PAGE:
Summer Session

Featured Courses

online courses | on campus & hybrid courses

Online→

  • Germs 101 (BMS 408)

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    Instructor: Davida L. Margolin • E-Course 100% online, no campus visits View more course information.

    Course Description:
    Expands on the increasing public awareness of the societal and technological impact of the invisible microbial world on our lives and on the planet. Students participate in weekly extra-class activities, acting as life scientists by using the scientific method of inquiry. One experience focuses on bacteria that use sunlight to make a living, another on using bacteria in genetic engineering. Students come to view germs Read more ↓

    in diverse lights: microbes as organisms, microbes as enemies, microbes as friends, and microbes in the press. Especially useful for people with microphobia. Not for BMS or Biology major credit. This is the online version of BMS 407 - Germs 101, and does not fulfill GenEd 3B requirements. BMS 408 - does NOT fulfill the GenEd 3B requirement (but DOES fulfill the DISC BS requirement). BMS 408.1BB - Online course, no campus visits required.

    Questions for Davida L. Margolin→

    How does teaching this class online change your approach?

    During the regular semester I normally teach this class to 540 students and needless to say it’s impossible to get to know most students on a one-to-one basis. However, the summer online class will have less than 1/10 of the regular semester enrollment, meaning it will be more conducive in getting to know each individual student through interactive learning elements, such as weekly discussion boards, social media and video chats.

    Why should students be interested in this subject matter?
    Microbes touch every aspect of our lives. Often students are completely unaware of the depth and breadth of how these tiny invisible beings impact everything around them. Many individuals swayed by myopic marketing tactics end up being fearful of these creatures and spend copious amounts of time, energy and finances trying to avoid them. But, is that really advisable and what are the ramifications? This class is a perfect way for “germaphobes” to confront their fears while gaining a better understanding of the microbial world around them.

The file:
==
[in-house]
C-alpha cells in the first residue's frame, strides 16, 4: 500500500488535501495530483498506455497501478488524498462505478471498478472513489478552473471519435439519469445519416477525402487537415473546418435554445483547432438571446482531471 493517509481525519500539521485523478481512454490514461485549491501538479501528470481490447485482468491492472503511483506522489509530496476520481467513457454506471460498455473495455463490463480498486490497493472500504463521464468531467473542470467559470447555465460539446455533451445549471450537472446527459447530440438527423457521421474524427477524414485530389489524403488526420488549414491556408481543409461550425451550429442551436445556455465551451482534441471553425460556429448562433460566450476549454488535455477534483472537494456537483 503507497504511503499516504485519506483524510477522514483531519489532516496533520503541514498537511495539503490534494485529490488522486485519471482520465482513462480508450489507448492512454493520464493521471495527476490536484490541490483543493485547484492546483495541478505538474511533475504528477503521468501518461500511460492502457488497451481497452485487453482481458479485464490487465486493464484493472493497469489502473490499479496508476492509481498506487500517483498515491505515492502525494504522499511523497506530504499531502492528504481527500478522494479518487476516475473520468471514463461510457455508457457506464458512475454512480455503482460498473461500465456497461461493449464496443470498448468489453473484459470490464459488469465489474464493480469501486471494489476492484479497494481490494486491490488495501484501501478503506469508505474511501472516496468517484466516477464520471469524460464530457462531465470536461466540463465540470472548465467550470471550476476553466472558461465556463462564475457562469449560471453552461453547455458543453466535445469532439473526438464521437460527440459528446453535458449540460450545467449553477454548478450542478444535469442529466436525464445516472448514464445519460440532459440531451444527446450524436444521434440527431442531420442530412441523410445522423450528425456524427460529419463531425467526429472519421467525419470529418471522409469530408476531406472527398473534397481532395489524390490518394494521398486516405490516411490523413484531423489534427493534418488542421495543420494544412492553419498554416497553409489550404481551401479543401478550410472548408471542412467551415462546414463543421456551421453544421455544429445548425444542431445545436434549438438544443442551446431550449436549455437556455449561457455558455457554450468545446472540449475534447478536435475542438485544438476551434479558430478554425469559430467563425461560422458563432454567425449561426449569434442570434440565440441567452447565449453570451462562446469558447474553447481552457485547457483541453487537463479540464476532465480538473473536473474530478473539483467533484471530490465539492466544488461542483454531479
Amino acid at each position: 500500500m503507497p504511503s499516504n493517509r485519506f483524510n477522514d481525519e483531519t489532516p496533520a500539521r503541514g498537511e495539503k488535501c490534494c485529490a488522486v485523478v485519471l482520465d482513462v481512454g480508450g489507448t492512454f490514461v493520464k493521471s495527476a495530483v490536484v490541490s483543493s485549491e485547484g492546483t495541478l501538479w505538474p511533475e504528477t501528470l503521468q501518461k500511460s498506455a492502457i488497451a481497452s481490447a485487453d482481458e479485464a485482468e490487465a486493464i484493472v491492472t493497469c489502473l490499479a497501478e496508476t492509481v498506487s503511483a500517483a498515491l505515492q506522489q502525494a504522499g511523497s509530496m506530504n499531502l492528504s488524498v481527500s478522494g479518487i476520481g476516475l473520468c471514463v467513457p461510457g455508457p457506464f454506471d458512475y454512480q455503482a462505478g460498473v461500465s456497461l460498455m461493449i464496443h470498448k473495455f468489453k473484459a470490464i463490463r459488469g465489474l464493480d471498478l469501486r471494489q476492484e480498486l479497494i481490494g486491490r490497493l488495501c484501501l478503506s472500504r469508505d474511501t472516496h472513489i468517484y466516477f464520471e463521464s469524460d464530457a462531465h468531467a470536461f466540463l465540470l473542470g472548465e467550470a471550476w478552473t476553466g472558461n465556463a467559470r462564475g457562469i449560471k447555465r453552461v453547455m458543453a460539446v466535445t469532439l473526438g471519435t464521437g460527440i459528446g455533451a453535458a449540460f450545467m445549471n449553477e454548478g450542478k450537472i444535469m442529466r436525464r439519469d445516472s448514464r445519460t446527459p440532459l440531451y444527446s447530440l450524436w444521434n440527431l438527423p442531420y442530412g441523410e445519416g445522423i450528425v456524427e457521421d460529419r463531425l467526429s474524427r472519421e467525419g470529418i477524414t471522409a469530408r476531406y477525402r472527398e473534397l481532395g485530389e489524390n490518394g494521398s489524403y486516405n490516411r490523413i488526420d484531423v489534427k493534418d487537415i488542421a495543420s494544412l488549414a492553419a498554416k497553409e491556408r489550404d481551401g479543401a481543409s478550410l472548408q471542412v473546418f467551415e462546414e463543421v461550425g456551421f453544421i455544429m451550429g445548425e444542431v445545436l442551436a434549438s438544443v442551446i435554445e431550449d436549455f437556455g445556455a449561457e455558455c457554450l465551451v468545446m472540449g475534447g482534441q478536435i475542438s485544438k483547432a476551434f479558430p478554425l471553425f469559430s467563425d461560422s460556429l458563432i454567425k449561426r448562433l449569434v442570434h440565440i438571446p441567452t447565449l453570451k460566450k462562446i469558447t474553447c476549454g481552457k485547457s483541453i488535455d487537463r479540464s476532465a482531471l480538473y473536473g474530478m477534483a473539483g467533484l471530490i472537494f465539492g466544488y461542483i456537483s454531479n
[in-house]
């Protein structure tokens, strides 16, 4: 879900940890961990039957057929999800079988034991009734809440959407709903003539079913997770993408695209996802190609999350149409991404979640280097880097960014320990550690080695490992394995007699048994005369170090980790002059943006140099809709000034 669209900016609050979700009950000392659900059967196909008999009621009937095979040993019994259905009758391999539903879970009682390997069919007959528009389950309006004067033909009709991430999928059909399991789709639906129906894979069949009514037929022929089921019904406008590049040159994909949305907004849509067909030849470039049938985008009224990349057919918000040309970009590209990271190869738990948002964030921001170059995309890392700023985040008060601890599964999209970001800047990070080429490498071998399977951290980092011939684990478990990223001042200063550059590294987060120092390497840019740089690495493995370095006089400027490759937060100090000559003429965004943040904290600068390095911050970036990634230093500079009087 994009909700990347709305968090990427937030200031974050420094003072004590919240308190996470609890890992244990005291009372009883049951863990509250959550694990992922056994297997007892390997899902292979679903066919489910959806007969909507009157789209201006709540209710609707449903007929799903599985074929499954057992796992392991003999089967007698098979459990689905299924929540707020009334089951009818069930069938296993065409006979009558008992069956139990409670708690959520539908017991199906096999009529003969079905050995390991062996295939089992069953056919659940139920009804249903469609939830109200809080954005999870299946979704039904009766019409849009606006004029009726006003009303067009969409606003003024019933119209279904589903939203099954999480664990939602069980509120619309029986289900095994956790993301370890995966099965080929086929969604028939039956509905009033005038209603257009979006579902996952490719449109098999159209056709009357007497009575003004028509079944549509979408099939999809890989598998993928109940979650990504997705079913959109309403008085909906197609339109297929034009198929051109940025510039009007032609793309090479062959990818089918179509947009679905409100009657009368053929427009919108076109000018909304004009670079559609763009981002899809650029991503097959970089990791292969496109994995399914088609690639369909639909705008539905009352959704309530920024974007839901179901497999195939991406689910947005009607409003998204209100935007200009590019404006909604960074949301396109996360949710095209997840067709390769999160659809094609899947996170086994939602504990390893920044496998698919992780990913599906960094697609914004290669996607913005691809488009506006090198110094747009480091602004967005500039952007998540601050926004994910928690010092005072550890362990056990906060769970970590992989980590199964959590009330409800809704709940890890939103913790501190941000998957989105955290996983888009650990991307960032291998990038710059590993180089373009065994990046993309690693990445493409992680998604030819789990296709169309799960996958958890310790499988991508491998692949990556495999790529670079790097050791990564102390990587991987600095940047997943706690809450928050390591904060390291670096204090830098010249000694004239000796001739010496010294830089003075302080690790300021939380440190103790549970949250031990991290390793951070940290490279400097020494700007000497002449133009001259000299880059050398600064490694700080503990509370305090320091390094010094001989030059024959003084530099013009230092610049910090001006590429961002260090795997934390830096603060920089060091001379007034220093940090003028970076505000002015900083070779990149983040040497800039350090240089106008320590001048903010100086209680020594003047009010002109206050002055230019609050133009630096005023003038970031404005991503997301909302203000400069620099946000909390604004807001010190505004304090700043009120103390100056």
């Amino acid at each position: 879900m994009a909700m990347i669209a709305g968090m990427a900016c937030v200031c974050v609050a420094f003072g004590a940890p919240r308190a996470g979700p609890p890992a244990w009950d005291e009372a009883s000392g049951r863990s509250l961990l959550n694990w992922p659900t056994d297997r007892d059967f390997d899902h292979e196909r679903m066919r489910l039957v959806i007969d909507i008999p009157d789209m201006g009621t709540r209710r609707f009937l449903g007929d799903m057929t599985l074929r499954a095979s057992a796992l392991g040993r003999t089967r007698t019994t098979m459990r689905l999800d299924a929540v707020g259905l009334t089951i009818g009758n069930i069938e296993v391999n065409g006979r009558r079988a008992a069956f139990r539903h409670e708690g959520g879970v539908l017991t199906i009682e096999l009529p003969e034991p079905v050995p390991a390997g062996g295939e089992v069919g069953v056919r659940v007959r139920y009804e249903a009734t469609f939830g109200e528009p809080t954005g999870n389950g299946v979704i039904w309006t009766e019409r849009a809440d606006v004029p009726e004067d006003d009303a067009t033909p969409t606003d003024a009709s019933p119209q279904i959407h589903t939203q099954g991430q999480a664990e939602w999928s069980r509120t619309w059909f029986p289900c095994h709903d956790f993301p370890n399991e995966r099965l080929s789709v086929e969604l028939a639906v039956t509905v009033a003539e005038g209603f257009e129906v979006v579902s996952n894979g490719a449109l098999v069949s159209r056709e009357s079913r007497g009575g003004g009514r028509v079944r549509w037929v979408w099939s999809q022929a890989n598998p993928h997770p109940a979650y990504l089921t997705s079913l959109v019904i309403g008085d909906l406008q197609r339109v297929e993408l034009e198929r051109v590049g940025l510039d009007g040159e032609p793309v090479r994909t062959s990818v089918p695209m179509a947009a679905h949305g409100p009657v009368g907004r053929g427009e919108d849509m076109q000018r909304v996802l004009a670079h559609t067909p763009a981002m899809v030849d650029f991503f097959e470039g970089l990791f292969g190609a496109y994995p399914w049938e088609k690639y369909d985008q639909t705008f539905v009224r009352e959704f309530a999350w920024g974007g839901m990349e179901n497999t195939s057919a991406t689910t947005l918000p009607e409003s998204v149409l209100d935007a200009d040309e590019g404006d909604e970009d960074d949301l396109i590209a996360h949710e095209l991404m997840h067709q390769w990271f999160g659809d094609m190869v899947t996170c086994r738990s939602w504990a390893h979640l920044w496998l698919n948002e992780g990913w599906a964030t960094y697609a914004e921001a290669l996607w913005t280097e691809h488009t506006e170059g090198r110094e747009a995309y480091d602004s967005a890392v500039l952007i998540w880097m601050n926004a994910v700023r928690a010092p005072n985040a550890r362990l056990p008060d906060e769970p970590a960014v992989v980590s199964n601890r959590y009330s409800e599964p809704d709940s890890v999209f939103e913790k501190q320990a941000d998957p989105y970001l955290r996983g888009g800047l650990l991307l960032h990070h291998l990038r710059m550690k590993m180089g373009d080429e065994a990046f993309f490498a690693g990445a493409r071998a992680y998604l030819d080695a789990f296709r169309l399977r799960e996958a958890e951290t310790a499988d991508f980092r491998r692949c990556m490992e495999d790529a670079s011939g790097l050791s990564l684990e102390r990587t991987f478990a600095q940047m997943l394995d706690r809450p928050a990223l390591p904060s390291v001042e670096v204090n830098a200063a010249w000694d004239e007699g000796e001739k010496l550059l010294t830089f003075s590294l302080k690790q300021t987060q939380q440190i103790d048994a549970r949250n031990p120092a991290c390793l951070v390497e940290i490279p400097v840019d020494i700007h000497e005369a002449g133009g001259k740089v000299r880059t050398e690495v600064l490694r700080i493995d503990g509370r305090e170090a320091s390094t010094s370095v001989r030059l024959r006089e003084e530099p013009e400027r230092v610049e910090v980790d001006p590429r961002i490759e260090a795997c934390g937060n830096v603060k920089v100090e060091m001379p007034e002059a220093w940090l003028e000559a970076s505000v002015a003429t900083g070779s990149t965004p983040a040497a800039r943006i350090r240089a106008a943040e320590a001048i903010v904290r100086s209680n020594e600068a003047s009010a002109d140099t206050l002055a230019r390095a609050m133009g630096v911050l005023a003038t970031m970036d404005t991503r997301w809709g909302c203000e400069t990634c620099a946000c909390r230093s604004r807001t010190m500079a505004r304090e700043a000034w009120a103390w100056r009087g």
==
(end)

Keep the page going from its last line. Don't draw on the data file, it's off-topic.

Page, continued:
Do you have a philosophy about learning?
    I generally keep up with news, current events and pop culture, not only because that’s who I am innately, but because I find that being aware of what’s going on around me, helps me be a better instructor, and allows me to intertwine things that students might not initially suspect, within the world of microbiology. Yes, I have successfully used portions of the animated series, “South Park” to frame components of measles transmission and history. In doing so, students are able to relate what they are already interested in to topics they are learning about in class.

  • Global Environmental Change (ESCI 405)

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    Instructor: John Slater • E-Course 100% online, no campus visits View more course information.

    Course Description:
    Human activity rivals nature as an agent of change in the global environment. Explores evidence of environmental degradation in Earth's crust, hydrosphere, and atmosphere; considers prospects for future sustainable human health, diversity, and economic development. Problem solving through critical analysis of environmental variables. Special fee. Lab. Read more ↓

    This course is an interdisciplinary study of the natural world and the impact of human activities on our global environment. The course examines key environmental issues by combining ideas from natural science disciplines such as biology, chemistry, physics, and geology, with ideas from social science disciplines such as economics, politics, and ethics. Important global environmental change topics such as climate change, human population dynamics, changes in biodiversity, and natural resource depletion will be covered. Important regional-scale environmental issues such as water quality and air quality will be discussed and explored through online laboratories. Throughout the course, the student will be exposed to state and federal environmental regulations, as well as international agreements that are designed to govern the environmental impact of humans.

    Questions for John Slater→

    How does teaching this class online change your approach?

    Learning in an online environment can be very similar to a face-to-face course in that knowledge is constructed through interactions in public social settings (discussion forums), by completion of individual activities, and by receiving feedback from student peers and the instructor. Even though there is no real-time dialog between myself and the students, the asynchronous dialog in an online course can be just as invigorating as in a face-to-face course.